Elliot said a modified rig would be brought over from the Gulf of Mexico to extract gas from the field off Cyprus' south coast which would then be piped to an onshore power plant.

Noble and its Israeli partners Delek and Avner are now developing the field estimated to hold 3.6 to 6 trillion cubic feet of gas.

Elliot said Noble backs Cyprus' plan to build an onshore gas processing plant to export excess supply.

— Associated Press

So far this year: 3,266 new wells in the Eagle Ford

Eagle Ford Shale drillers have started 3,266 new wells so far this year, according to the latest Baker Hughes Well Count.

The numbers show the shale field continuing to pick up steam. Operators have drilled 15.3 percent more wells this year than in the same time period last year.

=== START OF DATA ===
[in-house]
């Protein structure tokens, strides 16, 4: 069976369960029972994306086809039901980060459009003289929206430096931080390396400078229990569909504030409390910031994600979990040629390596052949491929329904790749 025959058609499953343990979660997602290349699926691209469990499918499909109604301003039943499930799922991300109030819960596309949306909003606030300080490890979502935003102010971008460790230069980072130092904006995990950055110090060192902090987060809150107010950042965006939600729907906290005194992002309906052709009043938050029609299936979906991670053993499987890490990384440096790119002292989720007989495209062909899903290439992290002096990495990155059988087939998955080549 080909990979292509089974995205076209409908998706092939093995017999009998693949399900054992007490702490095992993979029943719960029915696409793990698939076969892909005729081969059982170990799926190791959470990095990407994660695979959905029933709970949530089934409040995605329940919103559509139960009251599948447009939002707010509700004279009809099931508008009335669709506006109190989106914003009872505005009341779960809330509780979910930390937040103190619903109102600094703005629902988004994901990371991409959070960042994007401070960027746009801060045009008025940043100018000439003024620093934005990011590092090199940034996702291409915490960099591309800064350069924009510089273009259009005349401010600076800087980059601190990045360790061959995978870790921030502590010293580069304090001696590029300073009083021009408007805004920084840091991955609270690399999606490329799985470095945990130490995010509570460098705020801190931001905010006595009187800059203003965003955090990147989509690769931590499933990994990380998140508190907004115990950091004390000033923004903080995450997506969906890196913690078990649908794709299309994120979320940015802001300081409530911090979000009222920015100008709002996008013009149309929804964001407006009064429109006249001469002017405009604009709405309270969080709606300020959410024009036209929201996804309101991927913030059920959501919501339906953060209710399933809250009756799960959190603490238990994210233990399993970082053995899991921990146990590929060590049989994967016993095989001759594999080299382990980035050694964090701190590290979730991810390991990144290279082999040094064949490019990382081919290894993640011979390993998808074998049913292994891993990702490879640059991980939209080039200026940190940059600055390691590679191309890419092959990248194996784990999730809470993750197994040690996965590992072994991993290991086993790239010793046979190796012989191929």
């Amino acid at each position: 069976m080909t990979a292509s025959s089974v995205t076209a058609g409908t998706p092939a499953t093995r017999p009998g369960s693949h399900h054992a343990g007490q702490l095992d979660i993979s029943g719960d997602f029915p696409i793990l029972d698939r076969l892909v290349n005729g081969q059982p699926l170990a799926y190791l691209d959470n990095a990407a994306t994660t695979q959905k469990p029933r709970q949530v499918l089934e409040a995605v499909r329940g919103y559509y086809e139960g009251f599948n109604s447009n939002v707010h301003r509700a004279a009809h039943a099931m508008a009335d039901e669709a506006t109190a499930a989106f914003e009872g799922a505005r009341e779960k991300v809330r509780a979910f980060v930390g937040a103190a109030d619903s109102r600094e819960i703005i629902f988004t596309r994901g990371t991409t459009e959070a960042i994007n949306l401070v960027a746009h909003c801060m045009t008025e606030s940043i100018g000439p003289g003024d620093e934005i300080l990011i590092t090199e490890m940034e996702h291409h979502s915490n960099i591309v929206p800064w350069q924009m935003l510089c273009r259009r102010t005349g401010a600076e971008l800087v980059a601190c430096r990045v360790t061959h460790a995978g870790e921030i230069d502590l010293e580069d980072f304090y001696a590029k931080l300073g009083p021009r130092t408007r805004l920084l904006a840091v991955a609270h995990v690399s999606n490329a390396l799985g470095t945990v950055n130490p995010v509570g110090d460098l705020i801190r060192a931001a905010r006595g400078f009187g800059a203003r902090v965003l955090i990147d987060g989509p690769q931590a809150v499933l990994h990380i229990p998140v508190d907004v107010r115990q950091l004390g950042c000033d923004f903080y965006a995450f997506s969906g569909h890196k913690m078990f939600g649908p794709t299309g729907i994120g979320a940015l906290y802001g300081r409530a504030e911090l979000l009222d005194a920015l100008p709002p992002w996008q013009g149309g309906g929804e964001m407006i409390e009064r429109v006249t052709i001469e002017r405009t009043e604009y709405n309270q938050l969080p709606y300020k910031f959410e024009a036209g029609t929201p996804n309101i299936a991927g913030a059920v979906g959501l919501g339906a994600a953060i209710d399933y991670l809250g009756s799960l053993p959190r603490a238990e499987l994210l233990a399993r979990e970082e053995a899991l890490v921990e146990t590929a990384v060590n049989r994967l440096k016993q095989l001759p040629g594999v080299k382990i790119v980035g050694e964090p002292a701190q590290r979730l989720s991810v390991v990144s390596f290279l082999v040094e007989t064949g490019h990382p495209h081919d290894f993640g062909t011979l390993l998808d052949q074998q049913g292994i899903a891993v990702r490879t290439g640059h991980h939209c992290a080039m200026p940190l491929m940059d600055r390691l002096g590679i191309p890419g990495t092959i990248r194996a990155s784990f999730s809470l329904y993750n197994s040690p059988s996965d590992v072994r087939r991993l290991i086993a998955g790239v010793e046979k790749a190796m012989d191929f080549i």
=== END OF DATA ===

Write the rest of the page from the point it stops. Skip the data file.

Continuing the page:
Last year, there were 3,806 wells started in the Eagle Ford (2,832 in the first three quarters of the year), according to Baker Hughes.

Baker Hughes said that compared to the second quarter, Eagle Ford well count was up by 44 wells, or 4 percent.

In the Permian Basin in West Texas the well count increased 66 wells, or 3 percent, in the Permian Basin. The Williston Basin in North Dakota was up 54 wells, or 8 percent.

The quarter-to-quarter well count dropped in the Fayetteville Shale in Arkansas, which was down 35 wells, or 18 percent. The Barnett Shale in North Texas was down 23 wells, or 6 percent.